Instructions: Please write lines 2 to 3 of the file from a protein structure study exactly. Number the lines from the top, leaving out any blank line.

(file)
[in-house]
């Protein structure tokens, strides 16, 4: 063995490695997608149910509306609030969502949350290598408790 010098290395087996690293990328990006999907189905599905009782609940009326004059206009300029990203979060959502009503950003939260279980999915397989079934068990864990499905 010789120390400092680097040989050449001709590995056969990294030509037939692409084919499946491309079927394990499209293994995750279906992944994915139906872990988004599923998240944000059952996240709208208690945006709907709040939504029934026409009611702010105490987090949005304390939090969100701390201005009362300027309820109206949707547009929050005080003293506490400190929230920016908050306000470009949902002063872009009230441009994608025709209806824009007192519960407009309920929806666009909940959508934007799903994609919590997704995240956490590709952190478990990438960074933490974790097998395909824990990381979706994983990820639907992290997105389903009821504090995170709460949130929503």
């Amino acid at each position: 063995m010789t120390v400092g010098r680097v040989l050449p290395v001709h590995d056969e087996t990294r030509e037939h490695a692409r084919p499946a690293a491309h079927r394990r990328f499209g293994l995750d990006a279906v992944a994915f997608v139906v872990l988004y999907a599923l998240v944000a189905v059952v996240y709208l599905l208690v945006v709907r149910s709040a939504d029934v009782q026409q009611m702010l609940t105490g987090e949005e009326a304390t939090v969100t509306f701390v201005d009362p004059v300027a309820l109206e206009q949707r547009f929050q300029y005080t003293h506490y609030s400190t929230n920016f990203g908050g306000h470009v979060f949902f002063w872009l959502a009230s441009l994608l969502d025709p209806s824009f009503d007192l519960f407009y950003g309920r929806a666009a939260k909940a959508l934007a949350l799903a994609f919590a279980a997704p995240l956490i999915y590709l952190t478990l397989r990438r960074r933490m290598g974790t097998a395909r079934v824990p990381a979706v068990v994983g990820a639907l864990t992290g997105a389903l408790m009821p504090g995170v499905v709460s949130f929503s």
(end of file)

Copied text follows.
């Protein structure tokens, strides 16, 4: 063995490695997608149910509306609030969502949350290598408790 010098290395087996690293990328990006999907189905599905009782609940009326004059206009300029990203979060959502009503950003939260279980999915397989079934068990864990499905 010789120390400092680097040989050449001709590995056969990294030509037939692409084919499946491309079927394990499209293994995750279906992944994915139906872990988004599923998240944000059952996240709208208690945006709907709040939504029934026409009611702010105490987090949005304390939090969100701390201005009362300027309820109206949707547009929050005080003293506490400190929230920016908050306000470009949902002063872009009230441009994608025709209806824009007192519960407009309920929806666009909940959508934007799903994609919590997704995240956490590709952190478990990438960074933490974790097998395909824990990381979706994983990820639907992290997105389903009821504090995170709460949130929503």
């Amino acid at each position: 063995m010789t120390v400092g010098r680097v040989l050449p290395v001709h590995d056969e087996t990294r030509e037939h490695a692409r084919p499946a690293a491309h079927r394990r990328f499209g293994l995750d990006a279906v992944a994915f997608v139906v872990l988004y999907a599923l998240v944000a189905v059952v996240y709208l599905l208690v945006v709907r149910s709040a939504d029934v009782q026409q009611m702010l609940t105490g987090e949005e009326a304390t939090v969100t509306f701390v201005d009362p004059v300027a309820l109206e206009q949707r547009f929050q300029y005080t003293h506490y609030s400190t929230n920016f990203g908050g306000h470009v979060f949902f002063w872009l959502a009230s441009l994608l969502d025709p209806s824009f009503d007192l519960f407009y950003g309920r929806a666009a939260k909940a959508l934007a949350l799903a994609f919590a279980a997704p995240l956490i999915y590709l952190t478990l397989r990438r960074r933490m290598g974790t097998a395909r079934v824990p990381a979706v068990v994983g990820a639907l864990t992290g997105a389903l408790m009821p504090g995170v499905v709460s949130f929503s």